Would this work?

osluder
12-27-2008, 02:29 PM
It sounds like there could be (or should be) a formula to closely estimate residual sugar taking alcohol content into account.

Does anyone know if such a formula or graph exists?

ProMash (http://www.promash.com/) has a utility to calculate several parameters including "residual extract" based on apparent Degrees Brix and specific gravity (screen capture below). I suspect something like [Holle 2003] may have the underlying formulas. Perhaps someone knows of a similar text oriented more towards wines?

References

[Holle 2003] Holle, S.R. 2003. A Handbook of Basic Brewing Calculations. Master Brewers Association of the Americas. ISBN 0-9718255-1-3.

Vino
12-30-2008, 12:08 PM
As Medsen mentioned earlier alcohol % and residual sugar levels both affect the SG readings, and so any calculations made using an SG reading only would at best be close approximations.

Accuvin makes a test kit designed to measure residual sugar in wines. It removes the usual interferences from colored and turbid samples which can affect other testing methods (I’m not sure if the Clinitest tablets do the same).

Accuvin only measures the fermentable sugars (Glucose and Fructose) and is designed to measure below 2 grams/liter, but can be diluted using their quick dilute tubes for RS values as high as 40grams/liter.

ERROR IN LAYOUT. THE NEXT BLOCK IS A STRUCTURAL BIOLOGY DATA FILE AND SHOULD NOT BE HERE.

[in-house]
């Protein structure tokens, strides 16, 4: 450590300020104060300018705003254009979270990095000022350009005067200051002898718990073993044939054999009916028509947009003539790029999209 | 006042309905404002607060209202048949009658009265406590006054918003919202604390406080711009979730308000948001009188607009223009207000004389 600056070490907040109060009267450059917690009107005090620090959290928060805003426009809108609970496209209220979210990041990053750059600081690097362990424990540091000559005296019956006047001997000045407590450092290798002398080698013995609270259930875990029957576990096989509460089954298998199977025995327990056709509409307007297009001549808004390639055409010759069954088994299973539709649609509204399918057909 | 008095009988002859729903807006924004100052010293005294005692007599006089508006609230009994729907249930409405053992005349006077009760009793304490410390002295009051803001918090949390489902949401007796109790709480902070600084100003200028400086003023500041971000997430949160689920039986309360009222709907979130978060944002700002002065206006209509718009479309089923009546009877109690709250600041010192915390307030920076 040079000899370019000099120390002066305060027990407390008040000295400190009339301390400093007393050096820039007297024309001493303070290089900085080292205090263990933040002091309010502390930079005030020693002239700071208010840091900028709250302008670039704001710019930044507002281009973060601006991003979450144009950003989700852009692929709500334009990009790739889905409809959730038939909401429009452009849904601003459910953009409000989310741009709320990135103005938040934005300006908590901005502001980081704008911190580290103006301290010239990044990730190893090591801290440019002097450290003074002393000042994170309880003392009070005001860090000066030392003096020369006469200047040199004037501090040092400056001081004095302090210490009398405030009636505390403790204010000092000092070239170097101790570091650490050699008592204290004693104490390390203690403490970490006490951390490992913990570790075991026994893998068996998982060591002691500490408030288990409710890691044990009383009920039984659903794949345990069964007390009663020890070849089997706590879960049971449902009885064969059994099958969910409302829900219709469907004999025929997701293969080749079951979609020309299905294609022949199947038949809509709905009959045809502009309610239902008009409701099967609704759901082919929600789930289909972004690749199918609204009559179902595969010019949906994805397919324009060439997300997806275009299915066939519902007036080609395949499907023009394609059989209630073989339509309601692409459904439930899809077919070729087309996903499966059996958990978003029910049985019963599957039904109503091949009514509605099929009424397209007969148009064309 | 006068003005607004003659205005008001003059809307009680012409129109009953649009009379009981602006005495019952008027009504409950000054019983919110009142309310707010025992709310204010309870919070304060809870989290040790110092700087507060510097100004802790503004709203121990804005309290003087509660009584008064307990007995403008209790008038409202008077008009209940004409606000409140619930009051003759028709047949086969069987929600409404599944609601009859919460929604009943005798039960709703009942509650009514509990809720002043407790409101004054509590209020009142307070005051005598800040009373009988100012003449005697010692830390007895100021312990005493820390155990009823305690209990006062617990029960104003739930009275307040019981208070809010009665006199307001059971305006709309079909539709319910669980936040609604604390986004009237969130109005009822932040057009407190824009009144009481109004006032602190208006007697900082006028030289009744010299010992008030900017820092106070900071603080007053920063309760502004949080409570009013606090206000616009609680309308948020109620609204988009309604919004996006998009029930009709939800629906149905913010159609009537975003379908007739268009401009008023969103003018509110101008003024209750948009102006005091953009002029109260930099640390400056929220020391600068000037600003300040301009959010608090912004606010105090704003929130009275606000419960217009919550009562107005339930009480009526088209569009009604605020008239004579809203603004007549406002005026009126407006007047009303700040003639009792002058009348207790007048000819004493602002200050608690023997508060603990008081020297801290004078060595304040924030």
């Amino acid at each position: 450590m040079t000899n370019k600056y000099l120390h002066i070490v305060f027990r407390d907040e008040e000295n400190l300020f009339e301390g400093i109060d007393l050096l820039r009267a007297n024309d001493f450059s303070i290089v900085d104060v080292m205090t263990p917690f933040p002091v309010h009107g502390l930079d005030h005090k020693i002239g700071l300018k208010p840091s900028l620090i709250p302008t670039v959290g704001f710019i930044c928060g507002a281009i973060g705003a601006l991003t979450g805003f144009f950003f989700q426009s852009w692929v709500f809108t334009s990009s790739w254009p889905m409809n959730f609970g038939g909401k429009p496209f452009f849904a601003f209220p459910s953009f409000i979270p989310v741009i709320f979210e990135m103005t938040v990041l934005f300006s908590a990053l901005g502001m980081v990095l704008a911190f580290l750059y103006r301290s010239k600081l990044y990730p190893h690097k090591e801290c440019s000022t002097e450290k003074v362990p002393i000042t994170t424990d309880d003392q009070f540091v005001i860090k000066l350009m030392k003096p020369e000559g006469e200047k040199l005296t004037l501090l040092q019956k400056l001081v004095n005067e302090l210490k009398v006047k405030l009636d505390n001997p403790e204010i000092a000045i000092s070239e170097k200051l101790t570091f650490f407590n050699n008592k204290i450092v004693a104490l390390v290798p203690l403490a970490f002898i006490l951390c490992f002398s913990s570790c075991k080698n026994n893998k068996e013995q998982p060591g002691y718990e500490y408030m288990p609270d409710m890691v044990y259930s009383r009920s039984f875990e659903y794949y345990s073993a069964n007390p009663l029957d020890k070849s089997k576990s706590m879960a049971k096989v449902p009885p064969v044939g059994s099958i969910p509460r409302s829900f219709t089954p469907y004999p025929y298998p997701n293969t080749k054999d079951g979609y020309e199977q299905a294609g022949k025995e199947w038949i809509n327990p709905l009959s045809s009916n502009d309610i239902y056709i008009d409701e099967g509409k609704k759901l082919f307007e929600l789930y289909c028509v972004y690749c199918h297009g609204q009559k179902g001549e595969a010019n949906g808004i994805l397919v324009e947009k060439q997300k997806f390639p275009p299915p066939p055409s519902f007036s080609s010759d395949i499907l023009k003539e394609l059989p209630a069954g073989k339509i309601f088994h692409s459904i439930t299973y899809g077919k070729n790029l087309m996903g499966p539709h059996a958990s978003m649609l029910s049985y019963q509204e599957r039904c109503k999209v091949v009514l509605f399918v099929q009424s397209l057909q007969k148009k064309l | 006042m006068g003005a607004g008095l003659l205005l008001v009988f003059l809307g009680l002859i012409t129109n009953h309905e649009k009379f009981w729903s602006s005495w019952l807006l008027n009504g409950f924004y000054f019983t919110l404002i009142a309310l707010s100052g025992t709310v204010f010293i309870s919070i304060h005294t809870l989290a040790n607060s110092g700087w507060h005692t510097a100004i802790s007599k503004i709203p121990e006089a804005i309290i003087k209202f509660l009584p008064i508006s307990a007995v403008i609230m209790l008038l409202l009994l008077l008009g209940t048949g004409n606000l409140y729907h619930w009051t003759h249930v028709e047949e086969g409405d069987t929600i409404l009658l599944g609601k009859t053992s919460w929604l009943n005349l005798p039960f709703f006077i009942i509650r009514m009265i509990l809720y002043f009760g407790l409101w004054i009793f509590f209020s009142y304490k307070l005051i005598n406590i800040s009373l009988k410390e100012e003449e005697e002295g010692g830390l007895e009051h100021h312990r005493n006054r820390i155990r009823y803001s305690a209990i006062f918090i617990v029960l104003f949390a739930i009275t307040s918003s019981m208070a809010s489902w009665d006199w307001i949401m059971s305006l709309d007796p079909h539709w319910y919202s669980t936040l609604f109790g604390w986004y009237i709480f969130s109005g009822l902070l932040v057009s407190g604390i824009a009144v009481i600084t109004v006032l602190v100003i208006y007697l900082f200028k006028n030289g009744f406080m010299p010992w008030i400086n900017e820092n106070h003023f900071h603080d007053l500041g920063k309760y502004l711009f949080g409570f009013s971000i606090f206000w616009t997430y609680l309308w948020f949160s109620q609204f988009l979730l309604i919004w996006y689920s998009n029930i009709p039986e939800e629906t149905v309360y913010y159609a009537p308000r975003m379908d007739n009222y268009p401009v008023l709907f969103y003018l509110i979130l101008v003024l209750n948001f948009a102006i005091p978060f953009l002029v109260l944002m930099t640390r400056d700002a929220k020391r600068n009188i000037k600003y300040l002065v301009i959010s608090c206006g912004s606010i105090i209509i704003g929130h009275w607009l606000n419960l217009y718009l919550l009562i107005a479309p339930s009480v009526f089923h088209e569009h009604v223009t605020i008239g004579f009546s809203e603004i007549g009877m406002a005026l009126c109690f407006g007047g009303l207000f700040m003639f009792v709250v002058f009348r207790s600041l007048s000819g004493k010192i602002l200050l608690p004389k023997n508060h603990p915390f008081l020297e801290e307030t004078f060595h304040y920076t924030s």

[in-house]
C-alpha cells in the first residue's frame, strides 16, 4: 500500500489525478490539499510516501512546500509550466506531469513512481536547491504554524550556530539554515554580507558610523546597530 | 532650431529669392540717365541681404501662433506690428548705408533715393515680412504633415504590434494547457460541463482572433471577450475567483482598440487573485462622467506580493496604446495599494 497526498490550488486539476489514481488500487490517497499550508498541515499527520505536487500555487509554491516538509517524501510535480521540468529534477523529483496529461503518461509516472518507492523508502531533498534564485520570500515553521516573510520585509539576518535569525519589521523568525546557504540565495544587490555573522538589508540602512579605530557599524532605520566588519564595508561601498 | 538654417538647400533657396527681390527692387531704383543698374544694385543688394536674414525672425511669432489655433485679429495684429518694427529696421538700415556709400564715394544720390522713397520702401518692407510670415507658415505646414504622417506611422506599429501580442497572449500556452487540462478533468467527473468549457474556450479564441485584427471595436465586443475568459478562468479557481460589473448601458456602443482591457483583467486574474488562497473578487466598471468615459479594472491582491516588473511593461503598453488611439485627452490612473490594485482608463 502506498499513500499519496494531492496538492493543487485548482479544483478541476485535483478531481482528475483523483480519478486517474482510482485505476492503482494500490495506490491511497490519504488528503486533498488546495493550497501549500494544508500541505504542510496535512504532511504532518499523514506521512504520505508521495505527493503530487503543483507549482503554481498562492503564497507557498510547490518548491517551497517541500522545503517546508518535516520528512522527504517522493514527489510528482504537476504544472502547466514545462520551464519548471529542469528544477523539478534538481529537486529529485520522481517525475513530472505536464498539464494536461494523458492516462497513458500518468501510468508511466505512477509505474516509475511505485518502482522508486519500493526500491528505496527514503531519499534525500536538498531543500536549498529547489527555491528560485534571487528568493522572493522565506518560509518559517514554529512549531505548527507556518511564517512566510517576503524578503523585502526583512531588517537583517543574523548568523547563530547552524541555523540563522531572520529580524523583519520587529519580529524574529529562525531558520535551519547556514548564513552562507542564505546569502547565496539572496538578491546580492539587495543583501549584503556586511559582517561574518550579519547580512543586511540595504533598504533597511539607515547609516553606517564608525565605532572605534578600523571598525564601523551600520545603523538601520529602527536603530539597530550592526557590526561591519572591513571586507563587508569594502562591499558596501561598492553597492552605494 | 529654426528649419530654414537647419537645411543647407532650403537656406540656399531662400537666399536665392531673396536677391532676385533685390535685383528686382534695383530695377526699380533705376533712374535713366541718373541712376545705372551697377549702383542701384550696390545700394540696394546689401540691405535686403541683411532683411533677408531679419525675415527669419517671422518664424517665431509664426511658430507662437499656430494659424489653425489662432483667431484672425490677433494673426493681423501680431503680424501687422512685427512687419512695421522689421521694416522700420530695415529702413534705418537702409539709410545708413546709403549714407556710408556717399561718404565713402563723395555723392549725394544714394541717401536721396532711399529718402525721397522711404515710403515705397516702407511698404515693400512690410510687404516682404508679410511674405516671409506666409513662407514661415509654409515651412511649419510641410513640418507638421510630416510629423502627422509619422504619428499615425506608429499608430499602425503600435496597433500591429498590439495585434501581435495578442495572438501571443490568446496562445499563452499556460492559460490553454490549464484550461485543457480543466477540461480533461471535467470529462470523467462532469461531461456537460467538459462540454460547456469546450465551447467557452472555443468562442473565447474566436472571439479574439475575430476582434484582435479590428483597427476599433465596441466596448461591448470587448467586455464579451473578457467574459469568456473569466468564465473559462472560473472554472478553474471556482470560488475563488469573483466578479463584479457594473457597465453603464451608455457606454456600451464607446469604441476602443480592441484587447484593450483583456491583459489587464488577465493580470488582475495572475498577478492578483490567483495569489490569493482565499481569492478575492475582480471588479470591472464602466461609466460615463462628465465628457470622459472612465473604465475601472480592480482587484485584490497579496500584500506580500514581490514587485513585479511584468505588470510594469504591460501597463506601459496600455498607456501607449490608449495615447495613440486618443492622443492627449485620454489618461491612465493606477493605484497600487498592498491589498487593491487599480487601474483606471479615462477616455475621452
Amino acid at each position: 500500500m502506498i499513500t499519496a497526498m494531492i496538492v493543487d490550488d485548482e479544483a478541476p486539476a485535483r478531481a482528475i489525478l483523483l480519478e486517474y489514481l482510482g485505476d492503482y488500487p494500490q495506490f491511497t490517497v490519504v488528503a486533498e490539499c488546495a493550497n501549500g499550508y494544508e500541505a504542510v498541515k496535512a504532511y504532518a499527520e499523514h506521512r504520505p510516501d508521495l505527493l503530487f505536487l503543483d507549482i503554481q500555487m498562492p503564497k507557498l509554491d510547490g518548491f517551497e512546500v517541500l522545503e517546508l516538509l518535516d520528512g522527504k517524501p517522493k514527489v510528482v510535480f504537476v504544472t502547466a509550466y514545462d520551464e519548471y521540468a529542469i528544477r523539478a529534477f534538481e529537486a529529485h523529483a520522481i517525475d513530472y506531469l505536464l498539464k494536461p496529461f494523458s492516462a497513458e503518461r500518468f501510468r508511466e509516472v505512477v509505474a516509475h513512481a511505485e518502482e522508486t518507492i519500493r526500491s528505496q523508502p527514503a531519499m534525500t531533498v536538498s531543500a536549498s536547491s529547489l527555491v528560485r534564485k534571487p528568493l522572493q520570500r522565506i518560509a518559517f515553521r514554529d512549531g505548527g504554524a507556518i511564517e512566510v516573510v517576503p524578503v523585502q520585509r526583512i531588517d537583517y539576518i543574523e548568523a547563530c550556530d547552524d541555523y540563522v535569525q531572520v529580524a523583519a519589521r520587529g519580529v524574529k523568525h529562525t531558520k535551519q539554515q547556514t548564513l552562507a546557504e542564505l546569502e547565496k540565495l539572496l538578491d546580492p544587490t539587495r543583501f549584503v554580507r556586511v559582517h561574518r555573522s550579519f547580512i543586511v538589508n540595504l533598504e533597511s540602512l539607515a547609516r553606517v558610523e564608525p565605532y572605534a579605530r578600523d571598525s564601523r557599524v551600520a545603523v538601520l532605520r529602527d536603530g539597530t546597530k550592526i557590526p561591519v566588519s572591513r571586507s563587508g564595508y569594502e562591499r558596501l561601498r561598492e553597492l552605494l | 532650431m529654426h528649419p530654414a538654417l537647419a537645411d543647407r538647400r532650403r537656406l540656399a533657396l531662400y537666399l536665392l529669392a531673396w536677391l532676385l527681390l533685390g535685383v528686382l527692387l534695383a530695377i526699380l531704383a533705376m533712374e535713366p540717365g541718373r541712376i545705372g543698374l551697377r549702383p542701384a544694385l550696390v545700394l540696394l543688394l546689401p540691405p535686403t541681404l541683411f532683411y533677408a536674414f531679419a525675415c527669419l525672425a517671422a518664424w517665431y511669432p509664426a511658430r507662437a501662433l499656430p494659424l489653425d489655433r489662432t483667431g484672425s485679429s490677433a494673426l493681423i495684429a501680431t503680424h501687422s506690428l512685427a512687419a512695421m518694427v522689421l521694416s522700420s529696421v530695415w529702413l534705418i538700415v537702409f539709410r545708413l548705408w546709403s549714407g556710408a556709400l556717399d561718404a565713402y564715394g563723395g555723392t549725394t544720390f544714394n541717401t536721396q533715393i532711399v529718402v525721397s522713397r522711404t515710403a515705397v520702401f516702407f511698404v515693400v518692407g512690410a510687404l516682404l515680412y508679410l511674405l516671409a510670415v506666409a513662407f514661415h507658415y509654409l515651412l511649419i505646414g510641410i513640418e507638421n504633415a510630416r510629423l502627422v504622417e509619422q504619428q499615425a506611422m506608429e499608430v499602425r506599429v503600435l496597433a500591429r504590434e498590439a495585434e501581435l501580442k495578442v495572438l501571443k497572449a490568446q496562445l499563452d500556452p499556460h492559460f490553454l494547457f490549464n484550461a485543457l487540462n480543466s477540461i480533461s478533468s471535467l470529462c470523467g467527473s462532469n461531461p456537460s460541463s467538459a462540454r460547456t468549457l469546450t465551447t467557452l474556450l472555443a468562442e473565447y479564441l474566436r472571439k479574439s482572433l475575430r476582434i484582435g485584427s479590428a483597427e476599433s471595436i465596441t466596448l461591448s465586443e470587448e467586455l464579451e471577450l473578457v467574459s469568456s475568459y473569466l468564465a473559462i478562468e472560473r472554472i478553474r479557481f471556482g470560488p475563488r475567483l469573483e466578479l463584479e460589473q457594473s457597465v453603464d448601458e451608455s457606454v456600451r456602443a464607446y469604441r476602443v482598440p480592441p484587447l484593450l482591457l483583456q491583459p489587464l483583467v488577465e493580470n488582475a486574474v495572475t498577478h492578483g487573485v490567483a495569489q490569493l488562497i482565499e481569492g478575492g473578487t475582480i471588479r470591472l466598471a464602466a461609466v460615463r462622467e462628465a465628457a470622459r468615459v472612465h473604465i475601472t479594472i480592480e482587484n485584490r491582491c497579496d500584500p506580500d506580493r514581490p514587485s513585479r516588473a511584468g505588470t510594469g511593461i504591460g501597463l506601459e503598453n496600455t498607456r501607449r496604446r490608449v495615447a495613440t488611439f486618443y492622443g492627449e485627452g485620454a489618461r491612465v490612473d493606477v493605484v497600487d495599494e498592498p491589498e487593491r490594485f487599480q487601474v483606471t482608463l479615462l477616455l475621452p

I have not personally used the Accuvin test kit, since I am happy with getting close, and usually rely on taste.

I have also read about a procedure in which you boil a sample to drive off the alcohol, and then measure the RS, but it seemed quite complicated and I have no intentions of ever “boiling my meads” ;)

Oskaar
12-30-2008, 12:27 PM
I use the Ames clinitest as well. This has been recommended to me by serveral winemakers, as well as the folks from Scott Labs and by good old Clayton Cone himself.

osluder
12-30-2008, 03:20 PM
[The Ames Clinitest] has been recommended to me by serveral winemakers, ...

And it's even good for potato juice (http://www.springerlink.com/content/h2228503085k677u/). ;D A question on the vendor though: Is it now a Bayer product?

I came across this series of posts (http://www.brewinfo.org/articles/clinitest.html) related to Clinitest's use with beermaking. Is it safe to assume this debate does not apply to most meads due to the difference in sugar content of must versus wort? If so, would braggot be an obvious exception?

Medsen Fey
01-01-2009, 10:32 AM
Another potential for error with the Clinitest is the fact that meads may have other things that will react with the copper other than sugar - H2S as an example.

If you've got a few hundred bucks to spare, I bet one of THESE (http://www.cynmar.com/item_detail.aspx?ItemCode=HAW98030) would be handy.